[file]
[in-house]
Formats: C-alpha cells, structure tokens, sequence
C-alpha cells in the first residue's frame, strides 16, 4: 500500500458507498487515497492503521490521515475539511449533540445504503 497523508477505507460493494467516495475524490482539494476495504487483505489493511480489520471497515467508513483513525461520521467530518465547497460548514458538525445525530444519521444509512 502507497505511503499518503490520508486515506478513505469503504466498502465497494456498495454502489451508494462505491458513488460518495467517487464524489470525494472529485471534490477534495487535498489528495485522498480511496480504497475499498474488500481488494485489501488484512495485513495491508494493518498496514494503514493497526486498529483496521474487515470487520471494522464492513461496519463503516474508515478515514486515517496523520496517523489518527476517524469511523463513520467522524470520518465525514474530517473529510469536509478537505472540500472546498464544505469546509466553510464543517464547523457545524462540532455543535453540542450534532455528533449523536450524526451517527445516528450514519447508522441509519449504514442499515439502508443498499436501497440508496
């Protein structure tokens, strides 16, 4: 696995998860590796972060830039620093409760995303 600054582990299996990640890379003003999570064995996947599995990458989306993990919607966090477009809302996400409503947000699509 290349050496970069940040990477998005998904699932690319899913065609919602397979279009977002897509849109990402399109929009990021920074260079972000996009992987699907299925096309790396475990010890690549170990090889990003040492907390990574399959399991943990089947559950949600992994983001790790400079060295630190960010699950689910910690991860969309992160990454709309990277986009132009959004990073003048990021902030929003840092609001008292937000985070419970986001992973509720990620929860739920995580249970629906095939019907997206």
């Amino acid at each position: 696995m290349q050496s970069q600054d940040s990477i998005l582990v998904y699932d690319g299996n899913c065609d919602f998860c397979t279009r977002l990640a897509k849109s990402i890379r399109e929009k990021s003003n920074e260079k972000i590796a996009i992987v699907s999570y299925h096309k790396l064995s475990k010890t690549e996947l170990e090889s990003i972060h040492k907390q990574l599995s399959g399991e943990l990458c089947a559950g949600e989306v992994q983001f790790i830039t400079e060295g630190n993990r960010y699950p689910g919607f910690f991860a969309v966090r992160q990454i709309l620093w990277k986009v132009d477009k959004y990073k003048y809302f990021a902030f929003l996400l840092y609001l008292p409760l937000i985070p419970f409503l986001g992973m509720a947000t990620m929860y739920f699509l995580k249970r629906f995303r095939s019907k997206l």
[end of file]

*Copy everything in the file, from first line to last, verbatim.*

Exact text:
[in-house]
Formats: C-alpha cells, structure tokens, sequence
C-alpha cells in the first residue's frame, strides 16, 4: 500500500458507498487515497492503521490521515475539511449533540445504503 497523508477505507460493494467516495475524490482539494476495504487483505489493511480489520471497515467508513483513525461520521467530518465547497460548514458538525445525530444519521444509512 502507497505511503499518503490520508486515506478513505469503504466498502465497494456498495454502489451508494462505491458513488460518495467517487464524489470525494472529485471534490477534495487535498489528495485522498480511496480504497475499498474488500481488494485489501488484512495485513495491508494493518498496514494503514493497526486498529483496521474487515470487520471494522464492513461496519463503516474508515478515514486515517496523520496517523489518527476517524469511523463513520467522524470520518465525514474530517473529510469536509478537505472540500472546498464544505469546509466553510464543517464547523457545524462540532455543535453540542450534532455528533449523536450524526451517527445516528450514519447508522441509519449504514442499515439502508443498499436501497440508496
């Protein structure tokens, strides 16, 4: 696995998860590796972060830039620093409760995303 600054582990299996990640890379003003999570064995996947599995990458989306993990919607966090477009809302996400409503947000699509 290349050496970069940040990477998005998904699932690319899913065609919602397979279009977002897509849109990402399109929009990021920074260079972000996009992987699907299925096309790396475990010890690549170990090889990003040492907390990574399959399991943990089947559950949600992994983001790790400079060295630190960010699950689910910690991860969309992160990454709309990277986009132009959004990073003048990021902030929003840092609001008292937000985070419970986001992973509720990620929860739920995580249970629906095939019907997206």
């Amino acid at each position: 696995m290349q050496s970069q600054d940040s990477i998005l582990v998904y699932d690319g299996n899913c065609d919602f998860c397979t279009r977002l990640a897509k849109s990402i890379r399109e929009k990021s003003n920074e260079k972000i590796a996009i992987v699907s999570y299925h096309k790396l064995s475990k010890t690549e996947l170990e090889s990003i972060h040492k907390q990574l599995s399959g399991e943990l990458c089947a559950g949600e989306v992994q983001f790790i830039t400079e060295g630190n993990r960010y699950p689910g919607f910690f991860a969309v966090r992160q990454i709309l620093w990277k986009v132009d477009k959004y990073k003048y809302f990021a902030f929003l996400l840092y609001l008292p409760l937000i985070p419970f409503l986001g992973m509720a947000t990620m929860y739920f699509l995580k249970r629906f995303r095939s019907k997206l």